<re_irc> <@l0uisc:matrix.org> I don't think so. The type dictates whether it performs a negation of a whole byte representing a single boolean, or an n-byte wide bitfield where every bit represents a single boolean, and thus the entire bitfield of n*8 boolean values needs to be flipped.
<re_irc> <@l0uisc:matrix.org> dirbaio:matrix.org: I think you are correct, and IIRC Rust used `~` for `Box` a long time ago. So it is a combination of that and a historical vestige probably.
<re_irc> <@dirbaio:matrix.org> wow TIL ~ was a thing
<re_irc> <@dirbaio:matrix.org> 2014, wow https://rust-lang.github.io/rfcs/0059-remove-tilde.html
<re_irc> <@dirbaio:matrix.org> and they were talking about `Box<T, A>` custom allocators back then in 2014! something that's just now becoming a thing in 2021. Insane foresight :D
<re_irc> <@l0uisc:matrix.org> dirbaio:matrix.org: Well, or C++ started adding their overloads which takes an allocator around then and thus it was a buzz word.
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<re_irc> <@richarddodd:matrix.org> I feel like there were some pragmatic decisions taken at the beginning, because there was a singular use-case back then: make components for a browser that aren't going to have security vulnerabilities in them. Embedded/kernel/etc applications came later.
<re_irc> <@richarddodd:matrix.org> (I did get involved in Rust back then, but not as much as I am now)
<re_irc> <@richarddodd:matrix.org> IIRC there was also a 3rd type of pointer for garbage-collected memory.
<re_irc> <@richarddodd:matrix.org> And green threads (like go-routines in Go)
<re_irc> <@whitequark:matrix.org> dirbaio:matrix.org: i feel old now >_<
<re_irc> <@whitequark:matrix.org> richarddodd: yeah, was for GC'd pointers... which were never actually garbage-collected
<re_irc> <@whitequark:matrix.org> as for a singular use case: perhaps that's how the upstream felt, but back in 2013 i decided to stop developing a language i was working on targeting embedded in favor of Rust
<re_irc> <@whitequark:matrix.org> because it was immediately obvious that Rust is doing what I wanted to do, but better and with much brighter prospects
<re_irc> <@whitequark:matrix.org> took more than a few years for it to happen :D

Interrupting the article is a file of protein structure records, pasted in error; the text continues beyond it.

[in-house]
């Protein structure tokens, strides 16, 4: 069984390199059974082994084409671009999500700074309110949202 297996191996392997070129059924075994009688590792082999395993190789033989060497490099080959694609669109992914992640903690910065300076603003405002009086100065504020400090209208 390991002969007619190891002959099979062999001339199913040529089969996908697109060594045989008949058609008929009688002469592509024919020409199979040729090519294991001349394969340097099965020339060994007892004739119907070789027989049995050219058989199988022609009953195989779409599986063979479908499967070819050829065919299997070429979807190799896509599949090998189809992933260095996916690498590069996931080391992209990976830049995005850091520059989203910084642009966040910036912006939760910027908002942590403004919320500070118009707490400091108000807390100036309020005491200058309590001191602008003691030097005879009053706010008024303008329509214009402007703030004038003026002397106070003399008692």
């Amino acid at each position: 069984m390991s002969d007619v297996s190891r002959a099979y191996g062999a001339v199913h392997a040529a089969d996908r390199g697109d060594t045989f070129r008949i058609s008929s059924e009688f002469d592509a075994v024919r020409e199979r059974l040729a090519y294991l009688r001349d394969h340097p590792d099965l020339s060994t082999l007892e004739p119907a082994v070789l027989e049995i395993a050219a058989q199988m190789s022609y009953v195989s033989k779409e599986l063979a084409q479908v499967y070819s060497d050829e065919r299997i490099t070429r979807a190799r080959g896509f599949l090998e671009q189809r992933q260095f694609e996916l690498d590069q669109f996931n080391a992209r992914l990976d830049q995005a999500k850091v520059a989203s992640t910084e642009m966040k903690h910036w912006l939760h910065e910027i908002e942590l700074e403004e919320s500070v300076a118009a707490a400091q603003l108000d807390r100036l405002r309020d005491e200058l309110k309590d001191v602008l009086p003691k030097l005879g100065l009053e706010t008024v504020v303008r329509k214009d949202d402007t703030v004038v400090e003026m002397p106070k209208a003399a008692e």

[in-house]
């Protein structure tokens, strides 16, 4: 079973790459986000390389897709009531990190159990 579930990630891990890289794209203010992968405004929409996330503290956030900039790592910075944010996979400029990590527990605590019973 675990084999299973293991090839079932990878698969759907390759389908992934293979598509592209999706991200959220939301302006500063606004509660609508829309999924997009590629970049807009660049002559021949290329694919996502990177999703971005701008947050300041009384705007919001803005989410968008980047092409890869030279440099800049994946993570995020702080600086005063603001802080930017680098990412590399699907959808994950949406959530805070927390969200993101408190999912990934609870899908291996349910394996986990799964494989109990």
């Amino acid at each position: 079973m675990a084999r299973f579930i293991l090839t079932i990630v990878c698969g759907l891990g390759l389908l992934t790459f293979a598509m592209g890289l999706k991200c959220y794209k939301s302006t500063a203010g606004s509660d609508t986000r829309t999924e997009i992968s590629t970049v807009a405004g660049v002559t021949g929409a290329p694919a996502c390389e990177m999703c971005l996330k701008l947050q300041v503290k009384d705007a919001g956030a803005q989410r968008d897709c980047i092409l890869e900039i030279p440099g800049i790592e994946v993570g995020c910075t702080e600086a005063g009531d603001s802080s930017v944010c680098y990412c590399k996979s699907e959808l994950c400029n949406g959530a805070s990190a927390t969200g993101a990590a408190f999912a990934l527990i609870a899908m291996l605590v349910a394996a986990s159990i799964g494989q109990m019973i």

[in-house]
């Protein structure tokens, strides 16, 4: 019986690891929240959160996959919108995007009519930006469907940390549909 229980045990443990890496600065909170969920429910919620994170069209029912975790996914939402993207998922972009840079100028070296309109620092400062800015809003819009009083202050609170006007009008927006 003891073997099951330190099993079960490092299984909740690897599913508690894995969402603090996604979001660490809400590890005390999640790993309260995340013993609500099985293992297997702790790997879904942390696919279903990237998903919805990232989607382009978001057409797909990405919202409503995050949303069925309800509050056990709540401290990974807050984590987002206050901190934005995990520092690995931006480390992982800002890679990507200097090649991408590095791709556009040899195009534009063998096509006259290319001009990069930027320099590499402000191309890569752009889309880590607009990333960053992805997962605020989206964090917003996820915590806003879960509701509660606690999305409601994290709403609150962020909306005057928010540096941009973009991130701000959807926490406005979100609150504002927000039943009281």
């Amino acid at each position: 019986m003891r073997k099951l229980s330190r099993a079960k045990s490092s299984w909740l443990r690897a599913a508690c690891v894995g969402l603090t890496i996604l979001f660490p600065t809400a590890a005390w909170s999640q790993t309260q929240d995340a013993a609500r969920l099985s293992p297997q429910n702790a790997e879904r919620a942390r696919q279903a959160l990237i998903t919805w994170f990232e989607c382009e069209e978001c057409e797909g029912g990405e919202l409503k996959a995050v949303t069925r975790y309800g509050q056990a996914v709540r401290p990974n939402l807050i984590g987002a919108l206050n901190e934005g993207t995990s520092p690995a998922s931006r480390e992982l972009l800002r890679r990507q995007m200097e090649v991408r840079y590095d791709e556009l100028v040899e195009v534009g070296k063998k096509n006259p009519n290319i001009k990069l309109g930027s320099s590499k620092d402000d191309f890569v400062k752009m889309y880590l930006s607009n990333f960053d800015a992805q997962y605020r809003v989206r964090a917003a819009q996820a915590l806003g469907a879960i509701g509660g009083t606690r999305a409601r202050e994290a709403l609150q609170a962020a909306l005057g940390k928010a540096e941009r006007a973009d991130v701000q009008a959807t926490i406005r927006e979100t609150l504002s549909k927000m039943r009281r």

<re_irc> <@richarddodd:matrix.org> :)
<re_irc> <@richarddodd:matrix.org> I do think that some kind of garbage collection could be a nice addition (optional of course).
<re_irc> <@richarddodd:matrix.org> There are some things that you just can't do as efficiently with Rc
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<re_irc> <@grantm11235:matrix.org> I made my `Chipselect` trait fallible https://play.rust-lang.org/?version=stable&mode=debug&edition=2021&gist=1d2d1dc90db9d2cf4bdd9006ba832798
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<re_irc> <@grantm11235:matrix.org> I don't really like the fact that `self.with_chipselect(|inner| inner.write(words))` returns `Result<Result<(), SpiErr>, CsErr>`
<re_irc> <@grantm11235:matrix.org> Some `Into` trait bounds might help, but that could cause other problems too
<re_irc> <@grantm11235:matrix.org> I could also try to force `<T as Chipselect>::Error` and `<T as Write>::Error` to be the same
<re_irc> <@grantm11235:matrix.org> Which I think means that I would need `<T::Inner as Write>::Error: Into<T as Write>::Error`
<re_irc> <@ubik:matrix.org> x-post from stm32-rs: Any suggestions with regards to playing sound files from an SD card? I'd like to avoid blocking operations. I see the STM32F4xx has an SDIO interface which can use DMA, but I guess there are no libs in the rust world which gives me a usable file system on that? I am currently using the great `embedded_sdmmc`, but it doesn't seem to support DMA transfers under the hood.
<re_irc> <@dirbaio:matrix.org> ubik:matrix.org: embassy-stm32 has async sdmmc for stm32h7
<re_irc> <@dirbaio:matrix.org> no example though, but iirc thalesfragoso had one somewhere with async fat32
<re_irc> <@dirbaio:matrix.org> not sure how hard it'll be to adapt to the F4
<re_irc> <@thalesfragoso:matrix.org> The peripheral is a bit different, but I guess it shouldn't be too hard, you mostly need to change configuration steps, the public interface should remain pretty much the same